Nicky Cox was always interested in the news as a child growing up — but she wondered why there weren’t any newspapers for children.
Now editor-in chief for First News, a UK newspaper for young readers aged 7 to 14, Cox heads up a team that publishes a full-colour tabloid format every Friday, aimed at presenting current events and politics in a child-friendly format, alongside news on entertainment, sport, and computer games.
In a Webinar on Wednesday for INMA members, Cox shared the story of the First News launch and how the title has evolved over time and grown into a multi-platform offering and teaching resource for schools. Each week 2.6 million children now read First News.
The newspaper reaches more readers than The Times, The Telegraph, and The Guardian put together.
After working at several other news media organisations, including BBC Worldwide, Cox still had the idea of a newspaper for children in her mind. She assembled a team that included Piers Morgan and launched First News in 2006. Eighteen weeks later, the first print issue hit the newsstands.
“All the adult newspapers ridiculed the idea,” Cox told INMA members. “They said kids weren’t interested in the news, and if they were, they would read about it on the Internet.”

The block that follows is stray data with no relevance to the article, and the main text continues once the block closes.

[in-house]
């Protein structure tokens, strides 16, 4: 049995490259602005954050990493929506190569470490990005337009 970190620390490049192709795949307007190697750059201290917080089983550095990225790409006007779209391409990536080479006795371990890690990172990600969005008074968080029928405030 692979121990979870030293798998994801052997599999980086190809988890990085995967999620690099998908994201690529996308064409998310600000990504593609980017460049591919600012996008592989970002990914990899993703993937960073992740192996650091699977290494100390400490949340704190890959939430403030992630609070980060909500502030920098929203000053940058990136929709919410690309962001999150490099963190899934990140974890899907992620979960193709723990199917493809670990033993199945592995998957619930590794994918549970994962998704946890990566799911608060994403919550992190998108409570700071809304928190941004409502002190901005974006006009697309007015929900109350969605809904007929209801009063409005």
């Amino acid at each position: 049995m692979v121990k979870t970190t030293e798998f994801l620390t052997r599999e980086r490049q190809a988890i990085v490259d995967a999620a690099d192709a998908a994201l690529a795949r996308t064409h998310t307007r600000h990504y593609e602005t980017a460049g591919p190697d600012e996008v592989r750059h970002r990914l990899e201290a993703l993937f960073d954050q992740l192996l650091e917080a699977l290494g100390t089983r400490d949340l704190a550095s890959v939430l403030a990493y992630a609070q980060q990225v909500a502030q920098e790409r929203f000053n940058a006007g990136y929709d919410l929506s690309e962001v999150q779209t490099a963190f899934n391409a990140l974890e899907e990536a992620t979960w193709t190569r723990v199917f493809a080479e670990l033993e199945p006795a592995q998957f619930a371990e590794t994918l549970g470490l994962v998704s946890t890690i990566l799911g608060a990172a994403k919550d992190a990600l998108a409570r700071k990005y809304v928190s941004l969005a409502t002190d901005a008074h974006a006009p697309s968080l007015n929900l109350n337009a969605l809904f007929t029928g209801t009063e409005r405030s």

Cox thought they were wrong and that children are passionately interested in the world around them.
“They’re 27% of the world’s people, but 100% of the future. If the world is to become a better place, the next generation needs to be better informed than the last. So we pressed on.”
Launching the first UK newspaper for children
Cox reported that early sales of First News were “OK,” selling about 30,000 copies each week. The real turning point came when a teacher contacted the company to ask if they offered subscriptions for schools.
The team quickly put together a subscription package for single-copy or bulk sales to schools. It wasn’t long before school subscription sales completely eclipsed newsstand sales, and individual home subscriptions were also building.
The only issue for the school subscriptions is that they only wanted First News while school terms were in session, which entailed an adjustment to the model and varying print runs to accommodate. This is called First News Education.
Soon, nearly 10,000 schools across the UK were First News subscribers, including nearly half of all primary schools in the country. Today, the newspaper enjoys a total 2.6 million readers — more than the regular “adult” newspapers.
Advertising and editorial
“Where there’s high readership, there’s always interest in advertising,” Cox said. Because of the young age of its audience, First News is extremely careful about what type of advertising they accept.
Advertising is limited to six pages per issue and consists mostly of advertorial. They have a lot of repeat business with advertisers.
“Editorially, not only do children need a newspaper with background and context to help them understand what’s going on in the world, they also need a platform to get their own voices heard about issues that matter most to them,” Cox said.